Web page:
Open main menu

Vigilante (ビジランテ) is a 1988 beat 'em up arcade game developed and published by Irem in Japan and Europe and published in North America by Data East. It is considered as a spiritual sequel to Irem's earlier Kung-Fu Master.

North American arcade flyer of Vigilante.
North American arcade flyer of Vigilante.
Composer(s)Masato Ishizaki[1]
Platform(s)Arcade, Amiga, Amstrad CPC, Atari ST, Sega Master System, Commodore 64, MSX, TurboGrafx-16, ZX Spectrum, Virtual Console
Genre(s)Beat 'em up




The game takes place in downtown New York City. The game's plot involves a lone, professional martial artist who became a vigilante to fight an evil gang called the Skinheads ruled by a man known as the Giant Devil, in order to protect his "turf" and save a female hostage named Madonna, who was kidnapped by them.


Screenshot of Vigilante (arcade version).

Players control the titular character using punches and kicks to defeat the Skinheads in a 2D platform manner, while sometimes picking up and using nunchaku against them. If players get hurt while holding nunchuku, they become unarmed. There are five stages in order of appearance: a street, a junkyard, the Brooklyn Bridge, a back street scene and on top of a building that is under construction. Skinheads with Mohawk or spiked hairdo attack the vigilante with knives, chains, motorbikes, rifles and other kinds of weapons. They will also cling to him if he stands too close to them.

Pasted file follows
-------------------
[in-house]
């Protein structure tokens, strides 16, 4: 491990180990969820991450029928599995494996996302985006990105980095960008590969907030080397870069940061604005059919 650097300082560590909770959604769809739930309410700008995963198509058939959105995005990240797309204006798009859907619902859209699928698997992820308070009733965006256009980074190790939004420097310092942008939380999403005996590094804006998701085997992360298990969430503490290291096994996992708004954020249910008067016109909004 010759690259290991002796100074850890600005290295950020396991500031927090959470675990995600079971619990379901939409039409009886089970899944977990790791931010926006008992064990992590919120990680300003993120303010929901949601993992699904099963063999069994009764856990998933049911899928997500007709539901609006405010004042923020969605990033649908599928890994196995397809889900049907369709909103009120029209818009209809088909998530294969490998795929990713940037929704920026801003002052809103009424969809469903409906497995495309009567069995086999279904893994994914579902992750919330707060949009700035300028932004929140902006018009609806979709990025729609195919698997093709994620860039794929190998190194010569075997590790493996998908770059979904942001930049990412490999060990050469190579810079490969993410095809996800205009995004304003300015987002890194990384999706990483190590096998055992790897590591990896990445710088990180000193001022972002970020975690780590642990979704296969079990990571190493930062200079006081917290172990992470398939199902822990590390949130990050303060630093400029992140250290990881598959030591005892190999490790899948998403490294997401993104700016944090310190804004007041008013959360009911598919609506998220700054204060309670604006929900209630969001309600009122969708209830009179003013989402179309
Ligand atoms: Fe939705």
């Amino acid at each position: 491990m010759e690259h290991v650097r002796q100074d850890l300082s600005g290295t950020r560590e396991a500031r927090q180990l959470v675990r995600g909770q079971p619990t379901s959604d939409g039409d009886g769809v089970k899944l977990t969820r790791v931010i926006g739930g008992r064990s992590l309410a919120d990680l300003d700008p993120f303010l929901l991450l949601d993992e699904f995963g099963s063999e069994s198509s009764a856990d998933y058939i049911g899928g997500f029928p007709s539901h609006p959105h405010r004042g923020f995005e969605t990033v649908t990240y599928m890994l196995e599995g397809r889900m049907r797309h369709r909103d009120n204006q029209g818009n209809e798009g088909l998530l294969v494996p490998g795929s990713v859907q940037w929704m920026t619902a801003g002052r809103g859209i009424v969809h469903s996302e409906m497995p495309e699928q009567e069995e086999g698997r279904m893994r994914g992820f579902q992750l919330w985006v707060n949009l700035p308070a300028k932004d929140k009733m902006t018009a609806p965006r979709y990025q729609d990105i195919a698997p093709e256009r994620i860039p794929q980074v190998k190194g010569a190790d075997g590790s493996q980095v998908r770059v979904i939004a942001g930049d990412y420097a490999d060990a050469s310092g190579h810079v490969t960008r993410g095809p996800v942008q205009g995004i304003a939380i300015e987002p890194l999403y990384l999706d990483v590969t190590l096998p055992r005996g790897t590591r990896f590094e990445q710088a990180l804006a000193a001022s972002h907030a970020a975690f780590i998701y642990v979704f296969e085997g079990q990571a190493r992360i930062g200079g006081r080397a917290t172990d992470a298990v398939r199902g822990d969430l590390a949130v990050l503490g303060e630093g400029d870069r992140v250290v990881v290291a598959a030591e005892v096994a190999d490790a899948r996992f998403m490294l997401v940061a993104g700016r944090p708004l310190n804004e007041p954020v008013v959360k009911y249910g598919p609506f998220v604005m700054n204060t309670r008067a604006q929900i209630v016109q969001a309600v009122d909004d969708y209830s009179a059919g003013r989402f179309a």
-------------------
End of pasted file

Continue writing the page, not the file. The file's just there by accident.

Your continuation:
Ports and related releasesEdit

Review scores
Sinclair User6/10
Your Sinclair69%[2]

The arcade game was later ported to several different home computers and consoles. The Sega Master System version was ported by Arc System Works and published exclusively in North America and Europe by Sega, and is one of several games in the console to include an FM sound switch for enhanced music quality. In the Sega Master System version, Madonna was renamed "Maria" and the Skinheads were called the "Rogues".

The ones for Commodore 64, ZX Spectrum, Atari ST, Amiga and the Amstrad CPC were reprogrammed by Emerald Software and published by U.S. Gold mostly in Europe. The MSX version was ported and published by Korean company Clover.[3]

The TurboGrafx-16 version was ported and published in Japan on January 14, 1989 by Irem and published in North America by NEC the same year. This port matches the arcade more than other ports. The TurboGrafx-16 version was later re-released globally for Nintendo's Virtual Console for the Wii in North America on February 5, 2007,[4][5] in Japan on February 6, 2007,[6] in Europe on February 9, 2007,[7] and in Australia on July 6, 2007, but was delisted on March 30, 2012 (on March 31 in Europe) before it returned in September 2013. It was also released for the Wii U Virtual Console in Japan on February 10, 2015, in North America on September 14, 2017 and in Europe on October 5, 2017.[8][9][7]

Your Sinclair summarised the game as "Pretty standard beat 'em up. You've probably seen it all before, so only buy if you're addicted to the genre and you've already got the better ones.".[2]


External linksEdit

Arcade version
Home versions